Bradycardia is the term used for an abnormally slow heart rhythm. While normal heart rate can vary a bit from one person to the next, generally healthy hearts beat between 60 and 100 beats per minute when at rest. A resting heart rate of less than 60 BPM could indicate bradycardia. For some people, specifically athletes and those who are physically active, lower resting heart rates are still considered normal. Exercise improves the efficiency of the heart, which allows more blood flow in fewer beats per minute. But when the heart is pumping too slowly because of bradycardia, there is less blood flow, which can deprive the brain and other organs of oxygen.
What are the symptoms and causes?
Since bradycardia deprives the body of oxygen, symptoms you may notice include chest pain, fatigue, weakness, dizziness or lightheadedness, confusion, and fainting or near fainting spells. Shortness of breath and difficulty when exercising can be indicators of a slow heart rhythm as well. Other problems resulting from untreated bradycardia include heart failure, high blood pressure, or low blood pressure. In extreme cases, bradycardia can lead to sudden cardiac arrest.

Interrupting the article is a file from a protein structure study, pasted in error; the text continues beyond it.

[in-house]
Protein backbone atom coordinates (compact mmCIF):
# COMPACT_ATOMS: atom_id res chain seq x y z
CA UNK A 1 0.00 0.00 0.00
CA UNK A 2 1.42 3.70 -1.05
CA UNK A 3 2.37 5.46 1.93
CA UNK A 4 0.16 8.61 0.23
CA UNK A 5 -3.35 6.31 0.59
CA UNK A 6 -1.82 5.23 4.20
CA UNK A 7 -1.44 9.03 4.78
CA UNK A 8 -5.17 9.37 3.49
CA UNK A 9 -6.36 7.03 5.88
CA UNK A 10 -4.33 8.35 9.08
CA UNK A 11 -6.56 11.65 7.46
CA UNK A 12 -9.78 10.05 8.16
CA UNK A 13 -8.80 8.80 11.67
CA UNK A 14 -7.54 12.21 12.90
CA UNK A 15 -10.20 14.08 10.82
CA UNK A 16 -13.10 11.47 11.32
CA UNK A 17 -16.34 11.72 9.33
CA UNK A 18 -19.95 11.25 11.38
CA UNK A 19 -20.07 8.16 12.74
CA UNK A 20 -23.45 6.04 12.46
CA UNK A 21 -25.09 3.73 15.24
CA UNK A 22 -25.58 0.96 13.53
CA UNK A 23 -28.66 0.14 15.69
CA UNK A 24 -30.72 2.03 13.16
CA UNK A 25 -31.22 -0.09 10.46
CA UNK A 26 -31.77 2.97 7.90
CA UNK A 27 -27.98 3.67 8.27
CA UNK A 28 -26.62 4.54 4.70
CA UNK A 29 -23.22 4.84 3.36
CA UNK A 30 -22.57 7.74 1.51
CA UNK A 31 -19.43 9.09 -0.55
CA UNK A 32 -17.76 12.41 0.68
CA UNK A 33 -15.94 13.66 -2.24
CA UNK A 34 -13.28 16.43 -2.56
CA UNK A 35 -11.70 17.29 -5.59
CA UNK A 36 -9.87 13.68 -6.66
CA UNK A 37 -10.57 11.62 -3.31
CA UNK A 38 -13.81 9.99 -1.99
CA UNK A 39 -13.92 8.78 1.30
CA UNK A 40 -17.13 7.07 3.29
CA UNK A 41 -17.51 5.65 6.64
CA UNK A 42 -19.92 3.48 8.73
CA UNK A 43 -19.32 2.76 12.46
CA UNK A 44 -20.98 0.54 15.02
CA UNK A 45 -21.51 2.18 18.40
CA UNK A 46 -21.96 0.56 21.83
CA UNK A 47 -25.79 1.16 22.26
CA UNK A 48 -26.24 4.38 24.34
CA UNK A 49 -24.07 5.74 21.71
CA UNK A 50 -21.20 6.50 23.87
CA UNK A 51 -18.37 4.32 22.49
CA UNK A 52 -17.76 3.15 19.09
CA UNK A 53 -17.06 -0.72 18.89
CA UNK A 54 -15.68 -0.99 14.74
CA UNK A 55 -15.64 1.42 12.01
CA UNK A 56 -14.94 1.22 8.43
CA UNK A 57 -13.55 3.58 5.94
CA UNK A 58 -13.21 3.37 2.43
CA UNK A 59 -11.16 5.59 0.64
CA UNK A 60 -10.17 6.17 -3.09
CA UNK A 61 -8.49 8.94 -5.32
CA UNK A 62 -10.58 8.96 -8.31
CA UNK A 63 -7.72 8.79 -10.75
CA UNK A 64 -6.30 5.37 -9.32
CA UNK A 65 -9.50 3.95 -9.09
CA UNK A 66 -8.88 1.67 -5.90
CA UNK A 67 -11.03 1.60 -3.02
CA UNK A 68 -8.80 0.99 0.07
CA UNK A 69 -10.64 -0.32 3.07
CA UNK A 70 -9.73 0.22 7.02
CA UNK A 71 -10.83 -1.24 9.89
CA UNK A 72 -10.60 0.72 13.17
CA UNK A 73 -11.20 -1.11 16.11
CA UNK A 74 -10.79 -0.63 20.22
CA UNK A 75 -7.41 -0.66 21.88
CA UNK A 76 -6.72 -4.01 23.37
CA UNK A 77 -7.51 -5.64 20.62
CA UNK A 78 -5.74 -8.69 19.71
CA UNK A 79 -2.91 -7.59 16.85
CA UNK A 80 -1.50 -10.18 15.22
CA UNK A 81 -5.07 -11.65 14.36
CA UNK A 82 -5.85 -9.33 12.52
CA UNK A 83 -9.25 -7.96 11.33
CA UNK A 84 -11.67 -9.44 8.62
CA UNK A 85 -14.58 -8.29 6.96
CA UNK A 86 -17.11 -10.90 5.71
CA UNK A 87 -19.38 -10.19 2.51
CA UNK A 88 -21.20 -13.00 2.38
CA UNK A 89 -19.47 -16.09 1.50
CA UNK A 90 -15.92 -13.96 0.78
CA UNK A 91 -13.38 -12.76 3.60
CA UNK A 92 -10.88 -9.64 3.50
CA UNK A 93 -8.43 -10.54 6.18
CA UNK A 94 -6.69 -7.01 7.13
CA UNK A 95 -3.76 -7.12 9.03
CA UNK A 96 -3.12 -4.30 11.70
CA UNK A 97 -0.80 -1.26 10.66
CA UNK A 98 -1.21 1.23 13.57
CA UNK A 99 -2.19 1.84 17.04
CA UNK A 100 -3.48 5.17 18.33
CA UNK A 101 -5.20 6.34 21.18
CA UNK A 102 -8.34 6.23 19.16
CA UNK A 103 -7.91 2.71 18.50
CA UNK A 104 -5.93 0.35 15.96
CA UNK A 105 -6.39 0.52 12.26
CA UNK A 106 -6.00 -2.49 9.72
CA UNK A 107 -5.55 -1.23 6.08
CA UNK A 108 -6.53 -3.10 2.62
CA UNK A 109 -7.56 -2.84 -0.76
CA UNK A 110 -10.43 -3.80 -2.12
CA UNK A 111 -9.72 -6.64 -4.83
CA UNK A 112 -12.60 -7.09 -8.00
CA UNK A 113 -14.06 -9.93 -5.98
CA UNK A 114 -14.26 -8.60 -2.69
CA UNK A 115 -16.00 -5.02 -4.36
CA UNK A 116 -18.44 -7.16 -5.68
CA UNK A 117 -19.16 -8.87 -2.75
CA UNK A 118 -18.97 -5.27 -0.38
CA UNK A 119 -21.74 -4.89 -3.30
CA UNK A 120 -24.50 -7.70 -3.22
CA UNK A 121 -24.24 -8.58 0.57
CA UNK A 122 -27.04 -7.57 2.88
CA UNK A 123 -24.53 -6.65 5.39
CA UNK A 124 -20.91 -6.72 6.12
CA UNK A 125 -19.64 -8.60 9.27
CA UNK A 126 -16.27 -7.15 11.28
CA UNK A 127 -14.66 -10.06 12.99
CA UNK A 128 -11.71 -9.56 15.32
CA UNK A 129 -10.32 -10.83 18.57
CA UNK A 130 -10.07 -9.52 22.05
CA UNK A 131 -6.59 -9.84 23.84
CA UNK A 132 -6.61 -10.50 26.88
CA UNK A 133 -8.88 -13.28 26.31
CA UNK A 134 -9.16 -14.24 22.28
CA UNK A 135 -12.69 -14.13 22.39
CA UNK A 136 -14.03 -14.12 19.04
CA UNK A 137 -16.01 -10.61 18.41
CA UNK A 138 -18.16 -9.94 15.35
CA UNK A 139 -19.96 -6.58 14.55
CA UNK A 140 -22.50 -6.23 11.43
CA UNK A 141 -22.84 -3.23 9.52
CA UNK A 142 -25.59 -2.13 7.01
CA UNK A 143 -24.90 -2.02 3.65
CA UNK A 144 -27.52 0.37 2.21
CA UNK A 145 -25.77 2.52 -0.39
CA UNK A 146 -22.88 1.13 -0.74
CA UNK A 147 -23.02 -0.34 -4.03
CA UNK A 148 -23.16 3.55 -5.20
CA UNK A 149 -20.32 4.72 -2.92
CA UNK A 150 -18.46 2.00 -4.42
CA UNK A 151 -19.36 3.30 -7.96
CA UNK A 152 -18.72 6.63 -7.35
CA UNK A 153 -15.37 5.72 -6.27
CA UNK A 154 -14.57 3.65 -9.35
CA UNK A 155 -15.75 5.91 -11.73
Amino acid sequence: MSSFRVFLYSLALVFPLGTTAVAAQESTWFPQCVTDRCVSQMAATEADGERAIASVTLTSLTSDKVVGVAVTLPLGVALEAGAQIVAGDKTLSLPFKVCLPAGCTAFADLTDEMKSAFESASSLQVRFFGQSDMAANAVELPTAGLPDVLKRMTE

There are many things that can cause bradycardia. Your Oklahoma Heart Hospital physician will run some tests to determine the cause of your bradycardia, as the specific cause will determine the best treatment.
Some cases of bradycardia are caused by congenital problems, or a heart problem that has existed since birth. Others are caused by problems with the sinoatrial node in the heart’s electrical system or an issue with the conduction pathways that help regulate the heartbeat. Metabolic problems such as hypothyroidism, certain medications, or damage from heart disease or heart attack can also cause bradycardia.
How is bradycardia treated?
As with many heart rhythm problems, the severity and the cause of bradycardia determines the treatment approach. In some cases, the abnormally slow heart rhythm may be so slight and not causing any problems that your doctor will choose to monitor the heart rather than treat it. If the cause includes medication or a condition that is treated by medication, treatment will likely include adjusting the medication to restore normal heartbeat. In many cases, doctors recommend a pacemaker to regulate heartbeat. Pacemakers send electric signals to the heart to tell it when to beat. They work only when needed, and some models can even adjust during exercise.